Court Tosses DeSantis Endorsed Florida Gerrymandered Maps

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A judge has struck down a gerrymandered set-up approved by Florida Republican Governor Ron DeSantis that dramatically reshaped Congressional district lines in an area currently represented by Democrat Al Lawson, who is Black. DeSantis’s Congressional redistricting plan left areas presently in Lawson’s district spread across four new districts, essentially wiping Lawson’s district off the map.

Nicholas Warren, an attorney with the ACLU in Florida, reported on Wednesday that “FL state trial judge Layne Smith will block the DeSantis map in North FL for 2022, ordering a restored FL-05 be used this year.” FL-05 is the district Lawson currently represents. According to Warren, “Once reduced to writing, the state can appeal the order to the 1st District Court of Appeal, which could stay the ruling. The 1st DCA could hear it themselves or certify a matter of great public importance and ask the FL Supreme Court to take it directly.” Per Warren’s recap, Smith has directed the version of the Fifth Congressional District from the state legislature’s so-called back-up map to be tacked on to the arrangement recently approved by DeSantis, thereby rearranging the district configuration in the northern parts of Florida. Other components of the case are continuing to play out.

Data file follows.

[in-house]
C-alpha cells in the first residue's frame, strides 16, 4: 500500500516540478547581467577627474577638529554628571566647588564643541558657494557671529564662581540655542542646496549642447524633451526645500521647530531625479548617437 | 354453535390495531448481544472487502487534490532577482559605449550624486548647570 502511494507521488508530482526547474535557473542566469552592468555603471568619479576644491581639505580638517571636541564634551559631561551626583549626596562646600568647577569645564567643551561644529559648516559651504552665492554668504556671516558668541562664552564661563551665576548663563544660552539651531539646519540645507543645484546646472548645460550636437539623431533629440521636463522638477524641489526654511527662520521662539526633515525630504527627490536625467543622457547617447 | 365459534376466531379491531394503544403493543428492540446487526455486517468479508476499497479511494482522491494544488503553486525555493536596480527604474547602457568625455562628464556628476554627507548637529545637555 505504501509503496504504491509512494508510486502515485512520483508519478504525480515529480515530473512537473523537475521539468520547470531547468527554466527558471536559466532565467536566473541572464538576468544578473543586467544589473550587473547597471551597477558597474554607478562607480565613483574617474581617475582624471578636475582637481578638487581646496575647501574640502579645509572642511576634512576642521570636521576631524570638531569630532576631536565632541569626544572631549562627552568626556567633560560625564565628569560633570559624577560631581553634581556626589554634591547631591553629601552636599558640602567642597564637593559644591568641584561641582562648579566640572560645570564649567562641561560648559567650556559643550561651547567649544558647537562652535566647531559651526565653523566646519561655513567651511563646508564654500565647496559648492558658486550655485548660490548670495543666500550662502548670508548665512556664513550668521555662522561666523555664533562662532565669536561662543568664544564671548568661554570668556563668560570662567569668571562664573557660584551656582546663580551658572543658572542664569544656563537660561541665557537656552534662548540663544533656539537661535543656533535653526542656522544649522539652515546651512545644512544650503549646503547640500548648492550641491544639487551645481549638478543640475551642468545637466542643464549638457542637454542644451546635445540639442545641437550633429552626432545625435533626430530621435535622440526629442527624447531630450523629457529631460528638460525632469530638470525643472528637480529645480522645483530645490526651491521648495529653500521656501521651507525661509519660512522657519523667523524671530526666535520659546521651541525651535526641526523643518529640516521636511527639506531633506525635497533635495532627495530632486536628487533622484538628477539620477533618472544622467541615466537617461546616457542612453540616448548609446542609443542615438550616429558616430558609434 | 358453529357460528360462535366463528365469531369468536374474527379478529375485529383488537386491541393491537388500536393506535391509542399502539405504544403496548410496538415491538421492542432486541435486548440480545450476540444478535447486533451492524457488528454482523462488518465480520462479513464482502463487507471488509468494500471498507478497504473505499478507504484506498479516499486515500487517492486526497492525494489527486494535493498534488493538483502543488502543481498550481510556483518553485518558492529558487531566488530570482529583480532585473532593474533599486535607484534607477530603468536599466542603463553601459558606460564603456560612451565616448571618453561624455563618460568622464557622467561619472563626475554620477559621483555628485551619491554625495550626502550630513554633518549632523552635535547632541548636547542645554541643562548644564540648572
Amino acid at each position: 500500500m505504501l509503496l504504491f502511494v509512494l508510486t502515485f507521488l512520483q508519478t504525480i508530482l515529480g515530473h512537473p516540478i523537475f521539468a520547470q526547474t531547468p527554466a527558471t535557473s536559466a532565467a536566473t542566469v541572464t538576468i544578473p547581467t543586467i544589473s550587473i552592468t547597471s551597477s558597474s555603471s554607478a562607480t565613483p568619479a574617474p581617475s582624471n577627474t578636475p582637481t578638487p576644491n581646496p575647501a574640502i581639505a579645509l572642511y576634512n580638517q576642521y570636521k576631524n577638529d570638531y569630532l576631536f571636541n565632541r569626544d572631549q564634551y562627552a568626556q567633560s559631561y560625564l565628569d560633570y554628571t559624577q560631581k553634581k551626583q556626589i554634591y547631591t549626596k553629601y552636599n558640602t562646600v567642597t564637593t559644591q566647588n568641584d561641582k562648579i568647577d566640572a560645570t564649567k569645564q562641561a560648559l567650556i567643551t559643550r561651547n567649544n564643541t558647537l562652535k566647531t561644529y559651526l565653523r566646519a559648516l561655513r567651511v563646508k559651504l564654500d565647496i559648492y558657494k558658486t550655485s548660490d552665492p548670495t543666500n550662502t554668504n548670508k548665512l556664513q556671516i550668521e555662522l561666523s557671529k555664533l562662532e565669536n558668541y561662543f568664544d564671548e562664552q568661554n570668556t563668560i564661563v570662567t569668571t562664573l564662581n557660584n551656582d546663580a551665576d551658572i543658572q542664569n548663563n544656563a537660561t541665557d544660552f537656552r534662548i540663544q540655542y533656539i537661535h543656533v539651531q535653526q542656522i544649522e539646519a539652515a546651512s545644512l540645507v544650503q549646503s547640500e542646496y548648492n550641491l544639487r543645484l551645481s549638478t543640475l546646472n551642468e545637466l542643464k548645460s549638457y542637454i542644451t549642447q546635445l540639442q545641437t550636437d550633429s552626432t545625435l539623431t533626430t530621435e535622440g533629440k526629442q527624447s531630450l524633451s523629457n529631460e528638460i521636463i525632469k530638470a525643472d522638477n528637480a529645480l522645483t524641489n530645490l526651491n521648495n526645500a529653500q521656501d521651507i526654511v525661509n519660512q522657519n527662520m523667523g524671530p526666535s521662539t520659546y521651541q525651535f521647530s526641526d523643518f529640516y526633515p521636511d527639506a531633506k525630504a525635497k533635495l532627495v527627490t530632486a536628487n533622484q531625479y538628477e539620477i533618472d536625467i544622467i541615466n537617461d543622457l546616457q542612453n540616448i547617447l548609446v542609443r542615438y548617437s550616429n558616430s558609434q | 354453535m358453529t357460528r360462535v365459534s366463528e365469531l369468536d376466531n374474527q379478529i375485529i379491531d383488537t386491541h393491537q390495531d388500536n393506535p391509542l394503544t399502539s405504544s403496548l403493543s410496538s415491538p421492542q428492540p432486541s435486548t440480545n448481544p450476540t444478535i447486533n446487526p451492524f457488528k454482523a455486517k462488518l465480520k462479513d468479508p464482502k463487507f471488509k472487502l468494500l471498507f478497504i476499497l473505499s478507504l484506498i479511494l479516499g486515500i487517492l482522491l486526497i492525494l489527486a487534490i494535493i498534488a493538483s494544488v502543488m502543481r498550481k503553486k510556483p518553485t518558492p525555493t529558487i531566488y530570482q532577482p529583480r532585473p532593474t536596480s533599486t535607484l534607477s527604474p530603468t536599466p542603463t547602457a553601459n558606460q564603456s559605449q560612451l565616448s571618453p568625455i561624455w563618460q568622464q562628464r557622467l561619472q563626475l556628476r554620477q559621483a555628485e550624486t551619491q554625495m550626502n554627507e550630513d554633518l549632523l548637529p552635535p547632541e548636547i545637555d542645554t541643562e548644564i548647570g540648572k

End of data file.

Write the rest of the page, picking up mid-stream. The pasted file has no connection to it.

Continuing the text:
Smith, in laying out his conclusions this week, pointed to how concerns for protecting the rights of marginalized voters to elect candidates of their choice have been found to supersede concerns about keeping legislative districts compact. The Florida state Supreme Court “said that it was more important not to diminish [voters’] abilities to elect candidates of their choice than to meet compactness,” as reporter Jacob Ogles summarized Smith’s apparent observations. Explaining (as Ogles reported) that he did “find persuasive the arguments that were made about the diminishment of African American votes in what was benchmark CD 5” (referring to a previous iteration of the fifth district), the judge said: “I am finding that the enacted map is unconstitutional under the Fair district amendment.” Florida has a voter-approved state Constitutional amendment that’s supposed to restrict partisan manipulations of the redistricting process for state legislative districts, which is what Smith seemingly referenced. Officials were no doubt prepared to appeal the judge’s findings, meaning — even with the midterms approaching — the fight continues.

Lawson himself spoke out after the state legislature approved the DeSantis-backed configuration that tore up his district. “Once again, DeSantis is showing Florida voters that he is governing the state as a dictator,” Lawson said. “DeSantis bullied the Florida Legislature into approving his Republican-leaning congressional map during special session… Minority voters in Florida deserve congressional representation. It is astounding that someone tasked to lead the state is playing partisan politics for his own political aspirations.” DeSantis’s map also threatened to deliver 20 of the state’s 28 U.S. House seats to Republicans, a portion far higher than the little over a majority of Florida’s vote Trump won in 2020. In other words, that set-up doesn’t accurately reflect the political distribution of the state. Elsewhere, redistricting-related court battles are also continuing — oral arguments before the Kansas Supreme Court over a map that would give all four of the state’s Congressional seats to Republicans are scheduled for May 16.